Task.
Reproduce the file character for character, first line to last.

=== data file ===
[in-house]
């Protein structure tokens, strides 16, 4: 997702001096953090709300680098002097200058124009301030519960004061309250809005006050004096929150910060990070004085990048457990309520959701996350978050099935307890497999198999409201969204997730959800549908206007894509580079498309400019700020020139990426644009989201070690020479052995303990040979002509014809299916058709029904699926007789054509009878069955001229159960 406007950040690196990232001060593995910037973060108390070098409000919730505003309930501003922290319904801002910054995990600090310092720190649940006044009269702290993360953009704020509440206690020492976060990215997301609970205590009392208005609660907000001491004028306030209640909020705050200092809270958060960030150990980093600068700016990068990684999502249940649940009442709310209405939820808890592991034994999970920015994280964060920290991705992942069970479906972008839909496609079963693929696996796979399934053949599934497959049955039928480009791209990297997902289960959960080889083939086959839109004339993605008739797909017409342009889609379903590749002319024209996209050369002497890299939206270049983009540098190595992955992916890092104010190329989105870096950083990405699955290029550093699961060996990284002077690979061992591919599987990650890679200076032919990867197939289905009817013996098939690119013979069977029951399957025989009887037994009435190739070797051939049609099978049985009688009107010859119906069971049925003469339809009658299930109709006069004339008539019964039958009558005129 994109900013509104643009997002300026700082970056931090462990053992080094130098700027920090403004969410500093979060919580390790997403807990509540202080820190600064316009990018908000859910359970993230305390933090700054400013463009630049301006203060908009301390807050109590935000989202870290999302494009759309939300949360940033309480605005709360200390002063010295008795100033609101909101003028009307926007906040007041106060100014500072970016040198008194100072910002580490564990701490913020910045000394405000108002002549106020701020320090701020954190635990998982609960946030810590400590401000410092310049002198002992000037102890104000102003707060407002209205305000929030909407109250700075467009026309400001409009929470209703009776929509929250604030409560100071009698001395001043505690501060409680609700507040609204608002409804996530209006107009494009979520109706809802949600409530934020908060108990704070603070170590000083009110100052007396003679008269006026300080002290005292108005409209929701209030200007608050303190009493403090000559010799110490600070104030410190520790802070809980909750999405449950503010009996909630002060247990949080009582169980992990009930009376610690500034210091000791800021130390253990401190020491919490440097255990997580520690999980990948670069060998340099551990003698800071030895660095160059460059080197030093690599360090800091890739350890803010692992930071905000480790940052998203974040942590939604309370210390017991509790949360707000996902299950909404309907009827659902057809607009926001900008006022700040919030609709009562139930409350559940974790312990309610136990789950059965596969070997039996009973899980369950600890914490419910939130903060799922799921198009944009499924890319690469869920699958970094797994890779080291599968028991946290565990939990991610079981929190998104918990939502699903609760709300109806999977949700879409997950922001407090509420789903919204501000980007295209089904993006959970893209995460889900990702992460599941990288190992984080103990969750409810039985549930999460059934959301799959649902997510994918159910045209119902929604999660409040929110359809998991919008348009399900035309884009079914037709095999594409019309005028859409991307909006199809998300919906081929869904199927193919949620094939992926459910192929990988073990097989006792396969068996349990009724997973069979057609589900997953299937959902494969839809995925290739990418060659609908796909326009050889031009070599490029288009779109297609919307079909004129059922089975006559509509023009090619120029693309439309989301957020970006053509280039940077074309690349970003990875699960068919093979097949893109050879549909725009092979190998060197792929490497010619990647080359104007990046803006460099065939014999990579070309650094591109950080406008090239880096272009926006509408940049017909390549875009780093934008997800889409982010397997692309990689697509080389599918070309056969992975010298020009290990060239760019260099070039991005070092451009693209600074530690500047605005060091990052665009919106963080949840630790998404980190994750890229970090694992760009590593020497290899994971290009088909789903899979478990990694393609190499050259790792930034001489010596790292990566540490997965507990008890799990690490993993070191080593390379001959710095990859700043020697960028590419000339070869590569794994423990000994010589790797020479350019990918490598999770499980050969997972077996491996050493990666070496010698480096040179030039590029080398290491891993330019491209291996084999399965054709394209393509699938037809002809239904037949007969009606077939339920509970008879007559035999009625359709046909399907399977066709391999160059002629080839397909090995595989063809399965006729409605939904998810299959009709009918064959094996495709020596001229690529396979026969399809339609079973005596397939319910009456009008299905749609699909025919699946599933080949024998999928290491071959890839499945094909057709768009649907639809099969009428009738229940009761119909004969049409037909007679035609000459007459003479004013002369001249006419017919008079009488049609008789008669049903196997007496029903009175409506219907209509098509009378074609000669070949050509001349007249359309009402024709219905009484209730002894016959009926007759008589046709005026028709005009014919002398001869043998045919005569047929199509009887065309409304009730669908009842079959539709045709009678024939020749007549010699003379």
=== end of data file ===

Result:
[in-house]
């Protein structure tokens, strides 16, 4: 997702001096953090709300680098002097200058124009301030519960004061309250809005006050004096929150910060990070004085990048457990309520959701996350978050099935307890497999198999409201969204997730959800549908206007894509580079498309400019700020020139990426644009989201070690020479052995303990040979002509014809299916058709029904699926007789054509009878069955001229159960 406007950040690196990232001060593995910037973060108390070098409000919730505003309930501003922290319904801002910054995990600090310092720190649940006044009269702290993360953009704020509440206690020492976060990215997301609970205590009392208005609660907000001491004028306030209640909020705050200092809270958060960030150990980093600068700016990068990684999502249940649940009442709310209405939820808890592991034994999970920015994280964060920290991705992942069970479906972008839909496609079963693929696996796979399934053949599934497959049955039928480009791209990297997902289960959960080889083939086959839109004339993605008739797909017409342009889609379903590749002319024209996209050369002497890299939206270049983009540098190595992955992916890092104010190329989105870096950083990405699955290029550093699961060996990284002077690979061992591919599987990650890679200076032919990867197939289905009817013996098939690119013979069977029951399957025989009887037994009435190739070797051939049609099978049985009688009107010859119906069971049925003469339809009658299930109709006069004339008539019964039958009558005129 994109900013509104643009997002300026700082970056931090462990053992080094130098700027920090403004969410500093979060919580390790997403807990509540202080820190600064316009990018908000859910359970993230305390933090700054400013463009630049301006203060908009301390807050109590935000989202870290999302494009759309939300949360940033309480605005709360200390002063010295008795100033609101909101003028009307926007906040007041106060100014500072970016040198008194100072910002580490564990701490913020910045000394405000108002002549106020701020320090701020954190635990998982609960946030810590400590401000410092310049002198002992000037102890104000102003707060407002209205305000929030909407109250700075467009026309400001409009929470209703009776929509929250604030409560100071009698001395001043505690501060409680609700507040609204608002409804996530209006107009494009979520109706809802949600409530934020908060108990704070603070170590000083009110100052007396003679008269006026300080002290005292108005409209929701209030200007608050303190009493403090000559010799110490600070104030410190520790802070809980909750999405449950503010009996909630002060247990949080009582169980992990009930009376610690500034210091000791800021130390253990401190020491919490440097255990997580520690999980990948670069060998340099551990003698800071030895660095160059460059080197030093690599360090800091890739350890803010692992930071905000480790940052998203974040942590939604309370210390017991509790949360707000996902299950909404309907009827659902057809607009926001900008006022700040919030609709009562139930409350559940974790312990309610136990789950059965596969070997039996009973899980369950600890914490419910939130903060799922799921198009944009499924890319690469869920699958970094797994890779080291599968028991946290565990939990991610079981929190998104918990939502699903609760709300109806999977949700879409997950922001407090509420789903919204501000980007295209089904993006959970893209995460889900990702992460599941990288190992984080103990969750409810039985549930999460059934959301799959649902997510994918159910045209119902929604999660409040929110359809998991919008348009399900035309884009079914037709095999594409019309005028859409991307909006199809998300919906081929869904199927193919949620094939992926459910192929990988073990097989006792396969068996349990009724997973069979057609589900997953299937959902494969839809995925290739990418060659609908796909326009050889031009070599490029288009779109297609919307079909004129059922089975006559509509023009090619120029693309439309989301957020970006053509280039940077074309690349970003990875699960068919093979097949893109050879549909725009092979190998060197792929490497010619990647080359104007990046803006460099065939014999990579070309650094591109950080406008090239880096272009926006509408940049017909390549875009780093934008997800889409982010397997692309990689697509080389599918070309056969992975010298020009290990060239760019260099070039991005070092451009693209600074530690500047605005060091990052665009919106963080949840630790998404980190994750890229970090694992760009590593020497290899994971290009088909789903899979478990990694393609190499050259790792930034001489010596790292990566540490997965507990008890799990690490993993070191080593390379001959710095990859700043020697960028590419000339070869590569794994423990000994010589790797020479350019990918490598999770499980050969997972077996491996050493990666070496010698480096040179030039590029080398290491891993330019491209291996084999399965054709394209393509699938037809002809239904037949007969009606077939339920509970008879007559035999009625359709046909399907399977066709391999160059002629080839397909090995595989063809399965006729409605939904998810299959009709009918064959094996495709020596001229690529396979026969399809339609079973005596397939319910009456009008299905749609699909025919699946599933080949024998999928290491071959890839499945094909057709768009649907639809099969009428009738229940009761119909004969049409037909007679035609000459007459003479004013002369001249006419017919008079009488049609008789008669049903196997007496029903009175409506219907209509098509009378074609000669070949050509001349007249359309009402024709219905009484209730002894016959009926007759008589046709005026028709005009014919002398001869043998045919005569047929199509009887065309409304009730669908009842079959539709045709009678024939020749007549010699003379």